>Or perhaps it’s too dark for you to “remember” as much of the journey - without
>visible landmarks you may spend more time on autopilot. Or both.
Arnold, I believe, is the closest. If you’ve ever been to walt disney world
and ridden on space mountain you’ve experienced the same illusion. The ride
begins with the cars going into a long tube. All around the tube are lights
streaming past you very rapidly, wind blowing in your face, sound effects
added so that one gets the impression that you are going very, very fast. In
actuality, the car is moving VERY slowly. The distorted surrounding has
created the illusion of speed.
Riding in the dark is sort of like this. You’re pedalling hard. The wind is in
your face, the surrounding is not as clear as in the day. It is very easy for
your mind to be convinced that you are going faster than you actually are.
Now if speed isn’t the sensation you’re feeling, then perhaps it is the overall
time spent on the ride. Let’s think about this. What makes a trip seem long? I
think seeing a goal way up ahead of you and then constantly striving to reach
that goal is a lot of work. Let’s say a stop sign 1/2 mile away. There is a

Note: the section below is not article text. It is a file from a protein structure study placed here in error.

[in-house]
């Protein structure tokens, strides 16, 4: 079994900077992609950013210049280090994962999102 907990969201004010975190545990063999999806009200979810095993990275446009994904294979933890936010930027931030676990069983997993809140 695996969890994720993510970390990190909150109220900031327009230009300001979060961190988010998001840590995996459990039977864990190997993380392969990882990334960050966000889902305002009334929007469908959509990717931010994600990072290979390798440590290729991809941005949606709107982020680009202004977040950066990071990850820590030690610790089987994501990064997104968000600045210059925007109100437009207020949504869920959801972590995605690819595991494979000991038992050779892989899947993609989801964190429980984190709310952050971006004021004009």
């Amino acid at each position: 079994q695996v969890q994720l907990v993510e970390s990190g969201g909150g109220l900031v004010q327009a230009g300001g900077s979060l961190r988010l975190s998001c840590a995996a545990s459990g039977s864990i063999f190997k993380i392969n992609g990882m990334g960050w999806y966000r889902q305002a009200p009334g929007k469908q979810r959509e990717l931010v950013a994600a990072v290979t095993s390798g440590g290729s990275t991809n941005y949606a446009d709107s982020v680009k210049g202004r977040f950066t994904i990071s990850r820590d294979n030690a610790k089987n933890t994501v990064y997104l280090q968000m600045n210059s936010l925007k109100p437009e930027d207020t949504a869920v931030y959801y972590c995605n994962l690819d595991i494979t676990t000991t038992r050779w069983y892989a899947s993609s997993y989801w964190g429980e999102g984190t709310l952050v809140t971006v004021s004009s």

significant amount of time that you are focussing on reaching that goal but in
the meantime, you are “unfullfilled” - not focussing on where you are but where
you want to be. In the night time, landmarks, etc get blurred or even removed.
You find it difficult to focus on far off matters so you just focus on the
present. You focus on where you are. Heck, you may not even focuss - you just
ride and live. No thought about where you’ve been. No thought about where you’re
going. Just where you are. You have arrived - at each moment you are arriving.
When your mind is focussed on the present, there’s no time to worry. There is no
worry. Just ride. Just live. Time just flies because you’re not counting minutes
I suppose life is like that. Many of us when we’re young focus on the future.
How we’re going to live. When we age, often times one dwells on the past - what
we’ve done and where we’ve been. But those of us who live, who really live,
realize that yesterday is gone and tomorrow never comes. We live now. Now is all
we have. We are in a constant state of amazement. We live life to the fullest.
Now look, I’ve gotten carried away. Well, that was my theory. Carpe Diem, y’all.
Brian “Socrates” Berlin Austin, TX